Yesterday, I found myself in one of the many philosophical conversations I’ve had with my colleague, Herb Sawyer (smart, insightful dude) and we were talking about books. Specifically, he was saying how “A Whole New Mind: Why Right-Brainers Will Rule the Future” was one of the books that had a profound impact on him and his career. It’s the type of book that when you read it, it’s like a match that sparks something – an interest, a thought, a belief – that was previously unlit. And once it’s lit, it turns into a bonfire. It changes you, your thinking, and your perspective unlike any other book (or story) that you’ve read. It is inspiring.
I’m not that big on business books. Non-fiction, in general, doesn’t do that much for me. (That said, I have read some good ones – “Mavericks at Work”, “Miracle on the Hudson”, “Outliers”, and the aforementioned “A Whole New Mind”, to name a few.)
My inspiration lies in fiction. I love fiction. If I could do anything, without financial worry, I would write fiction all day, every day. I didn’t grow up wanting to write fiction. I don’t even remember enjoying writing as a kid other than perfecting penmanship (who else got graded on that on your report cards?) It wasn’t until college, when I started writing plays and screenplays that I fell in love with creating through writing. Then, I read a book that changed the way I look at writing and how I aspire to create. It lit that flame for me that turned into a bonfire.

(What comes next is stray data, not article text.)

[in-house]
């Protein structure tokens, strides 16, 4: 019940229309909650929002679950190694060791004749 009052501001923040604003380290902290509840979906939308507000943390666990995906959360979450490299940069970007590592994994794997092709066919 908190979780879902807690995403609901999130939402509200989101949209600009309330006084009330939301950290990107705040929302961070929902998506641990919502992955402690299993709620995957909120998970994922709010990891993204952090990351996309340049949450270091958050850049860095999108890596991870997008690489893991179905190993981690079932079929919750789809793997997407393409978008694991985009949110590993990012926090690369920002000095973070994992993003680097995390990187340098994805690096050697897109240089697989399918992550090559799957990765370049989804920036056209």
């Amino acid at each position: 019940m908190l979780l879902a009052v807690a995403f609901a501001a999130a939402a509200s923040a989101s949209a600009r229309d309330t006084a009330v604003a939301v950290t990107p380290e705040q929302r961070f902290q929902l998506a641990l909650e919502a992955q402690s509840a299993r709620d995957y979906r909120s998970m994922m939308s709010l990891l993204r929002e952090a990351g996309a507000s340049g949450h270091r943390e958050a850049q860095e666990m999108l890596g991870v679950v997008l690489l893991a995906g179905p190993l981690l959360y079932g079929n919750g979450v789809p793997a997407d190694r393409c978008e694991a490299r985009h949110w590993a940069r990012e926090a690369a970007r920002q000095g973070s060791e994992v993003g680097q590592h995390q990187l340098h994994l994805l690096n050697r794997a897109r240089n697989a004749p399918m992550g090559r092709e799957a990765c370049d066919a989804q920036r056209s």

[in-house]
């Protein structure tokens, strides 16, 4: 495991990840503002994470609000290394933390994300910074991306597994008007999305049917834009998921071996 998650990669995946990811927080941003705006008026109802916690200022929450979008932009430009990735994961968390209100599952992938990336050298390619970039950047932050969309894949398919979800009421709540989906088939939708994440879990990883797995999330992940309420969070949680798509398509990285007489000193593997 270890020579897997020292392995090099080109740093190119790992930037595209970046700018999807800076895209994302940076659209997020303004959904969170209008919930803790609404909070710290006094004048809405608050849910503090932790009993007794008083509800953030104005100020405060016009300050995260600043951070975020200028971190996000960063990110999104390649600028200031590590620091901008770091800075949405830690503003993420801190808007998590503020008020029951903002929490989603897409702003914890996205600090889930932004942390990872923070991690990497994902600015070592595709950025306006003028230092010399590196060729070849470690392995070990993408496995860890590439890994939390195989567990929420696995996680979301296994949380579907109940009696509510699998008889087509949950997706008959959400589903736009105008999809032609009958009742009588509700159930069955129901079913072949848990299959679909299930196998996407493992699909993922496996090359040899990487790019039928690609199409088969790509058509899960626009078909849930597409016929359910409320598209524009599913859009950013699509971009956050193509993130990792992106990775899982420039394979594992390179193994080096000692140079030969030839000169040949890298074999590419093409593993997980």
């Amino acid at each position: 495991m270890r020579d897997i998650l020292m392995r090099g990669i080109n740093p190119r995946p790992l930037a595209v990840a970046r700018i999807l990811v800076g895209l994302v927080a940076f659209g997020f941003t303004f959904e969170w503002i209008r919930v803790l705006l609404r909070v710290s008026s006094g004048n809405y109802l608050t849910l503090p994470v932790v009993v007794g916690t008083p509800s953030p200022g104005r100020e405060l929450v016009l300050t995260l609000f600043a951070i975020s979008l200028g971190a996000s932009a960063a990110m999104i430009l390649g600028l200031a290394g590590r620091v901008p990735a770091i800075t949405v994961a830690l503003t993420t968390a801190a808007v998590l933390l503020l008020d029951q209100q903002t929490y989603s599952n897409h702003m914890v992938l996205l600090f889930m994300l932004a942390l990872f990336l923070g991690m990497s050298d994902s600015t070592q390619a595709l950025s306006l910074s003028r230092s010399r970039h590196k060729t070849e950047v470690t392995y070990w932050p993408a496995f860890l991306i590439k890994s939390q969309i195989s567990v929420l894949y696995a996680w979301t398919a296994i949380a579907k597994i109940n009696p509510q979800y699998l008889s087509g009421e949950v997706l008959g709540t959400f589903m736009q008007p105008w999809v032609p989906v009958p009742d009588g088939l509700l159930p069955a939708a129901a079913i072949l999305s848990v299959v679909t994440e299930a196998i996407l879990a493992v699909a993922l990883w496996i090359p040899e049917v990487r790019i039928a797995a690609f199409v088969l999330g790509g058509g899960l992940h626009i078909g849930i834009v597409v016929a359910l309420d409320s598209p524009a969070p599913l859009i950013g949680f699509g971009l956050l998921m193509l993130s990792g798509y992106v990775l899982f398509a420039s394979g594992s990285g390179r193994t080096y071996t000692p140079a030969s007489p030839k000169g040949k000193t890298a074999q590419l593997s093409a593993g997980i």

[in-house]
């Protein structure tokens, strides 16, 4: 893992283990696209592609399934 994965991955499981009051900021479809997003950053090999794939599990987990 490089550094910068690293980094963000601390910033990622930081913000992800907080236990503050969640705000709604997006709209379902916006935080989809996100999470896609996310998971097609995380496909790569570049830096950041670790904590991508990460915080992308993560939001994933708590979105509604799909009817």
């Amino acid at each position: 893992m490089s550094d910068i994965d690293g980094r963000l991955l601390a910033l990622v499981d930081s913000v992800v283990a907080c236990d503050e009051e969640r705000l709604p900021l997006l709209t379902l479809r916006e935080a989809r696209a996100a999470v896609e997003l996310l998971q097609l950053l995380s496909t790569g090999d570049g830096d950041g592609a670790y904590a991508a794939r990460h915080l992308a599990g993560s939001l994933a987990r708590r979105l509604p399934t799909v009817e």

There hasn’t been a more powerful book, source of creative inspiration, transformative spark to me than “A Moveable Feast” by Earnest Hemingway. When I read it, it was clear to me that I could and should write forever. I was moved in a profound way, one that reaffirmed a deeper sense of purpose, one that told me as long as I keep doing this, all will be good.
Now, I enjoy books. I enjoy reading. You may feel otherwise. Regardless of the medium, I think it’s important to have one (or a few) of those anchors of inspiration in your career, something that has a profound and lasting impact. At some point, be it hours, days, weeks, or god-forbid, years, we get to a point to where what we’re doing feels like a job. This particular spark keeps me going in those moments and re-invigorates me to the point of being truly purposeful. What’s your spark? Write it down, remember it, share it with others, and when in doubt, no matter how often, refer back to it. Be one with your inner bonfire.